Professor “Skip” Burkle, Jr. thoughtfully considered how this pandemic is the first time that many of our global healthcare workers have experienced population-based care.
He described a shift in our healthcare system from a narrow model of acute care targeted at the individual patient, to one that focuses on the health and overall wellness of the broader population it serves.
He highlighted a distinct difference in how different countries had managed the outbreak — democratic vs authoritarian — where democratic countries had utilised principles of public health protection while authoritarian regimes had largely compromised public health securities.
What strengths have we seen through this pandemic to date?
For Dr. Ragazzoni, it was clear. It was the sharing of knowledge, of experiences. To be able to share the lessons from Italy with the rest of the world — to teach, to prepare, to forewarn.
And it was the overwhelming willingness of healthcare workers to respond in face of incredible personal risk — “that is spectacular,” he said.
Dr. Phillips echoed this sentiment.
“Frontline providers at the local level are stepping up and showing remarkable courage.”
He said true courage comes from stepping up and working despite being directed to work without appropriate PPE.
“It’s also seeing the strength and resolve of everyday people.”
Image: Dr. James Phillips. Source: Twitter
Greg Burel was impressed with the way that people have been coming together to try to problem-solve.
“More people are trying to follow restrictions than we thought.”
Professor “Skip” Burkle, Jr. acknowledged the difficult decisions that Italian healthcare workers had been compelled to make — the first to start triage at the population level.
“This will not be forgotten,” he said.
“Global public health must now get much needed recognition — we can not turn back.”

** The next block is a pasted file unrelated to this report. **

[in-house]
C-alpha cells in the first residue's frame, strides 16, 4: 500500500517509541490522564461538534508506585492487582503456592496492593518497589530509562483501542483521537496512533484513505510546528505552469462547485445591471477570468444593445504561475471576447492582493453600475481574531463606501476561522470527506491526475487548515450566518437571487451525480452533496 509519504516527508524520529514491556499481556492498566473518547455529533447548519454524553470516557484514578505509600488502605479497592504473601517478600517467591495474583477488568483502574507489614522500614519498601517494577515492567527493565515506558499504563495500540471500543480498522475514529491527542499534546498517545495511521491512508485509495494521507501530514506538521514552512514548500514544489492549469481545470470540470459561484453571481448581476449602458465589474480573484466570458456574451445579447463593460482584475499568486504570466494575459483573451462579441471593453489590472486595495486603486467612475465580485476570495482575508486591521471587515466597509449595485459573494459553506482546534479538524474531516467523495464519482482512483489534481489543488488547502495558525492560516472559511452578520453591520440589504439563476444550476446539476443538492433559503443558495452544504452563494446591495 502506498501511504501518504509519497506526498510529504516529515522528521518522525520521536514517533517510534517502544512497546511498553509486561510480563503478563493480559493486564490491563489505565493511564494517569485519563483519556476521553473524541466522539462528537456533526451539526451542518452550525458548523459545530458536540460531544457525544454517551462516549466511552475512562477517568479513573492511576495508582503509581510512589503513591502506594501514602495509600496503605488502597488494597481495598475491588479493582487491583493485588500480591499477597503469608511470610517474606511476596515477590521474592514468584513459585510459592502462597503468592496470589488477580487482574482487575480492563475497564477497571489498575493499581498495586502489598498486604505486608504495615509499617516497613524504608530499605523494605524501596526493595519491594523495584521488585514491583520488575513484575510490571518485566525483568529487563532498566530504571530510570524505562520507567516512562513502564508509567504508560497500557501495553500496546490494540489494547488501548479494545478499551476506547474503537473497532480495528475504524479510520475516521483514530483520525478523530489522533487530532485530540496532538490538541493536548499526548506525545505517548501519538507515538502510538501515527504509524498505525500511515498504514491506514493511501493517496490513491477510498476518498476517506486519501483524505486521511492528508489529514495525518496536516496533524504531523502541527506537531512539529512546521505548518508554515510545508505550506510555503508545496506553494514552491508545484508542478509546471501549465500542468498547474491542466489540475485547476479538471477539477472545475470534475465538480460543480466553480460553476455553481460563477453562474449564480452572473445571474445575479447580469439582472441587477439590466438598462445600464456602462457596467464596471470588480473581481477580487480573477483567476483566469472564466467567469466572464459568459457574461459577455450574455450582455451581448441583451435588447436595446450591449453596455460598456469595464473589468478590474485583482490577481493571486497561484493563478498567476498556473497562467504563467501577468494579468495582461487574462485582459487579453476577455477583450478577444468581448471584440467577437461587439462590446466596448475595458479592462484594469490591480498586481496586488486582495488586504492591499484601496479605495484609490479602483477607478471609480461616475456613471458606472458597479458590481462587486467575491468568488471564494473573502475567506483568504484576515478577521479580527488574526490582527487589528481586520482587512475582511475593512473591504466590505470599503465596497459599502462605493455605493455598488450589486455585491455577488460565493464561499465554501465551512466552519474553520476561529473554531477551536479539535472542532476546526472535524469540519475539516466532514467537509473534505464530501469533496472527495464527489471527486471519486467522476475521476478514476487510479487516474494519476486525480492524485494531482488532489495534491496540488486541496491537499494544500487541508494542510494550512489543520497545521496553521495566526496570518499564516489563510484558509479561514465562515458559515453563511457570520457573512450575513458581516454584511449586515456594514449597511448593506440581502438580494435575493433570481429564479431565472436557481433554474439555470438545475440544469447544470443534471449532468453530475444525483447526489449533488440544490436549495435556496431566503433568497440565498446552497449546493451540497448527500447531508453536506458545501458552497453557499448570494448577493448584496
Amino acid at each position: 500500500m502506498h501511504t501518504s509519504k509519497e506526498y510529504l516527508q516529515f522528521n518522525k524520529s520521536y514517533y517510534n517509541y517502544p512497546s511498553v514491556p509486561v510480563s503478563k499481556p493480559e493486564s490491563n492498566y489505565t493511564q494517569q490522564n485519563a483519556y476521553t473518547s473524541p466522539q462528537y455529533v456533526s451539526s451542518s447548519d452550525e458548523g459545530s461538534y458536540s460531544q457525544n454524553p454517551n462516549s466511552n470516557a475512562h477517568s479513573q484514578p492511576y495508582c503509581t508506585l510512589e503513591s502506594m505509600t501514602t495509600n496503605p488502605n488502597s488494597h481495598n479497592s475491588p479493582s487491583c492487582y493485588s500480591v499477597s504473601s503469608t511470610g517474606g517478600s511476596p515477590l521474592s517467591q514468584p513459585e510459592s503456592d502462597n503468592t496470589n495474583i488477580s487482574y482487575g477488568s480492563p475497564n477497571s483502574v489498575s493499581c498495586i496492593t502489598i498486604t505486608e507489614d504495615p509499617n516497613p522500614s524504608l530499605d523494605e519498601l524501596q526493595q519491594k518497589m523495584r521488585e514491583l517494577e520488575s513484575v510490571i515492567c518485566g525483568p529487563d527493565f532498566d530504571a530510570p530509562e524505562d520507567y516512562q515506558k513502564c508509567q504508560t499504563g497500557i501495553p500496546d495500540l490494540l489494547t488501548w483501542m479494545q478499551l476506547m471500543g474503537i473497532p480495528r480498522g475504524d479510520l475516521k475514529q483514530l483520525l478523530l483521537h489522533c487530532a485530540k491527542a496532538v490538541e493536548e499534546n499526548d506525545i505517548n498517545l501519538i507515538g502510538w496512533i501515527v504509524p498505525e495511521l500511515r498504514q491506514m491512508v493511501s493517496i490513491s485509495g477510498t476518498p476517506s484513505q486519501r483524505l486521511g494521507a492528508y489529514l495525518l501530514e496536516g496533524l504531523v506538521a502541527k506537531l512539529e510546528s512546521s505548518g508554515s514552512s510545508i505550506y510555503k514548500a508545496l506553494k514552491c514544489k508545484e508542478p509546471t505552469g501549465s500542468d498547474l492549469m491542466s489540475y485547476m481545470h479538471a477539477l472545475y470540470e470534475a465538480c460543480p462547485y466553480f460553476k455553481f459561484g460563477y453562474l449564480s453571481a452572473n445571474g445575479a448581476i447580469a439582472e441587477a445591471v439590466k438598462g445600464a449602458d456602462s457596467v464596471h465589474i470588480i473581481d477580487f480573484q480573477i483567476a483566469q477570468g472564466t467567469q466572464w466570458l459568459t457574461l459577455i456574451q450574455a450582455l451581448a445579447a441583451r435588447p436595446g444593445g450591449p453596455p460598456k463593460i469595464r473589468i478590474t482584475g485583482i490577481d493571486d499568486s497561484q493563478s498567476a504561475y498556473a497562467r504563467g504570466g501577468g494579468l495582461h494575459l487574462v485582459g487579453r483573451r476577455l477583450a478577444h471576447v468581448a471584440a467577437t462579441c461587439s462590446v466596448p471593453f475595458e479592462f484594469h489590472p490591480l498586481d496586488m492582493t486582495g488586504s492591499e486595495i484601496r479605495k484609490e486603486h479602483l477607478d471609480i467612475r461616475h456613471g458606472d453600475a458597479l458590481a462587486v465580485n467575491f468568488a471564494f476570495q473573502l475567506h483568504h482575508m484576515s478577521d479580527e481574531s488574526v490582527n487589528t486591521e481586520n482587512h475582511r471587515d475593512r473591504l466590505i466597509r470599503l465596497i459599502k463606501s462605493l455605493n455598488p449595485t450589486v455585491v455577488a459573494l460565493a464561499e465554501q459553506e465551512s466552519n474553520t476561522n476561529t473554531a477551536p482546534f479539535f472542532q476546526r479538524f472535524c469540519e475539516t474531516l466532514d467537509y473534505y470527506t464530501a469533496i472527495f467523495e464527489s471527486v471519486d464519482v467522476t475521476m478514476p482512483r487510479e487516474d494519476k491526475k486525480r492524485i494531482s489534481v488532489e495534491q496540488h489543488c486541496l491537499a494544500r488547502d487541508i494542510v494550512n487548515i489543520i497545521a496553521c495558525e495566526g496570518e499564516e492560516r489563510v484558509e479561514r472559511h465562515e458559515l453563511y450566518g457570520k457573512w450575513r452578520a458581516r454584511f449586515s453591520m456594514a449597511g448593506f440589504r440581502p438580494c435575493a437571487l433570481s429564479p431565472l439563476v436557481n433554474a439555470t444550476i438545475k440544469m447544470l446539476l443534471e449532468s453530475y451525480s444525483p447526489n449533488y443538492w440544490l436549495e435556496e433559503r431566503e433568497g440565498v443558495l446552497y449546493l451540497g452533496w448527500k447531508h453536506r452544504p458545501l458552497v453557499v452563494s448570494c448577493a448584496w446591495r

If you could change one thing about the pandemic response?
Dr Ragazzoni had a clear message for the world: stronger containment; stronger collaboration; stronger coordination.
“No healthcare system can contain an uncontrolled outbreak.”
All governments must act now. We need isolation, quarantine, containment, social distancing — otherwise we will see collapse of entire healthcare systems and unnecessary loss of life.
Dr. Ragazzoni also highlighted the need for better coordination between primary health — prehospital health — hospital — and care in the home.
We also need better understanding around the difficult decisions regarding population-based triage and ethical dilemmas.
Dr. Phillips reiterated the need for more protection for those on the frontlines.
And from a crisis management standpoint — we need much more effective crisis leadership. Clear and decisive messaging. Leadership that is inspiring and makes those most at risk feel like someone “has their back.”
Greg Burel concurs.
When it comes to crisis communications — be first with the information, and be credible.
Image: Greg Burel. Source: Medium.com
And a final word from the one so many of us regard as a mentor in this field of disaster medicine.
“Uncle Skip” tells us that fragmented approaches to population-based crises wont work.
We need to work collectively — both within our own countries and also globally.
For many of the large number of healthcare providers worldwide, the COVID-19 pandemic is their first experience in population-based care. In past decades, lower population densities, infectious disease outbreaks, epidemics and pandemics were rare and driven almost exclusively by natural disasters, predatory animals, and war.
In the early 1900’s, Sir William Osler first advanced our knowledge of zoonotic diseases that are spread from reservoir animals to human animals.
Once rare, they now make up 71% or more of new diseases.
Because the human population has grown in numbers and density, the spread of these diseases accelerated though rapid unsustainable urbanisation, biodiversity loss, and climate change.
Furthermore, they are exacerbated by an increasing number of vulnerable populations suffering from chronic deficiencies in food, water, and energy.
Skip argues the need for local grassroots coordination, and a bottom-up capability driven by medical, veterinary and public health practitioners. This must include rapid, networked information sharing and the use of multiple expert disciplines to mitigate an outbreak.
Lastly, public health and public health infrastructure and systems in developing countries must be seen as strategic and security issues that deserve international public health resource monitoring.
“There is so much more we need to know!”
Yes, Uncle Skip — indeed there is!